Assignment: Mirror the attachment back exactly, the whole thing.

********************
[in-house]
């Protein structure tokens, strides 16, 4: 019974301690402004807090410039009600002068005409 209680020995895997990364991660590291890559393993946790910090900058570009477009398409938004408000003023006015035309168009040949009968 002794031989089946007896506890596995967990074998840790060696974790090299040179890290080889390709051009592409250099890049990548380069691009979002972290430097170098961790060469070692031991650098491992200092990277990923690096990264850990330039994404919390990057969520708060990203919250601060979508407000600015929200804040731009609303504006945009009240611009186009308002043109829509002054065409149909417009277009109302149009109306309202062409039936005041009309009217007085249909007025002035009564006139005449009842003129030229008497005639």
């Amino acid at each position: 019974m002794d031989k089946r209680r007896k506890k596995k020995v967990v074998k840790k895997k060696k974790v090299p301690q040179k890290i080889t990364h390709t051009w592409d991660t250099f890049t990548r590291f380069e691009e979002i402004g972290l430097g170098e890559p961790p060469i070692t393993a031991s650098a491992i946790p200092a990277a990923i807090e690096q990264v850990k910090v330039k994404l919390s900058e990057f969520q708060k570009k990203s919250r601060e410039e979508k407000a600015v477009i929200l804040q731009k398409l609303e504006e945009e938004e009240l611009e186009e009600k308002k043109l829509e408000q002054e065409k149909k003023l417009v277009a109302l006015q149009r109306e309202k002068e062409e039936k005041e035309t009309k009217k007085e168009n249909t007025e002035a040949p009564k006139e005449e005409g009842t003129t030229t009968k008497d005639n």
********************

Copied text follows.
[in-house]
């Protein structure tokens, strides 16, 4: 019974301690402004807090410039009600002068005409 209680020995895997990364991660590291890559393993946790910090900058570009477009398409938004408000003023006015035309168009040949009968 002794031989089946007896506890596995967990074998840790060696974790090299040179890290080889390709051009592409250099890049990548380069691009979002972290430097170098961790060469070692031991650098491992200092990277990923690096990264850990330039994404919390990057969520708060990203919250601060979508407000600015929200804040731009609303504006945009009240611009186009308002043109829509002054065409149909417009277009109302149009109306309202062409039936005041009309009217007085249909007025002035009564006139005449009842003129030229008497005639």
């Amino acid at each position: 019974m002794d031989k089946r209680r007896k506890k596995k020995v967990v074998k840790k895997k060696k974790v090299p301690q040179k890290i080889t990364h390709t051009w592409d991660t250099f890049t990548r590291f380069e691009e979002i402004g972290l430097g170098e890559p961790p060469i070692t393993a031991s650098a491992i946790p200092a990277a990923i807090e690096q990264v850990k910090v330039k994404l919390s900058e990057f969520q708060k570009k990203s919250r601060e410039e979508k407000a600015v477009i929200l804040q731009k398409l609303e504006e945009e938004e009240l611009e186009e009600k308002k043109l829509e408000q002054e065409k149909k003023l417009v277009a109302l006015q149009r109306e309202k002068e062409e039936k005041e035309t009309k009217k007085e168009n249909t007025e002035a040949p009564k006139e005449e005409g009842t003129t030229t009968k008497d005639n």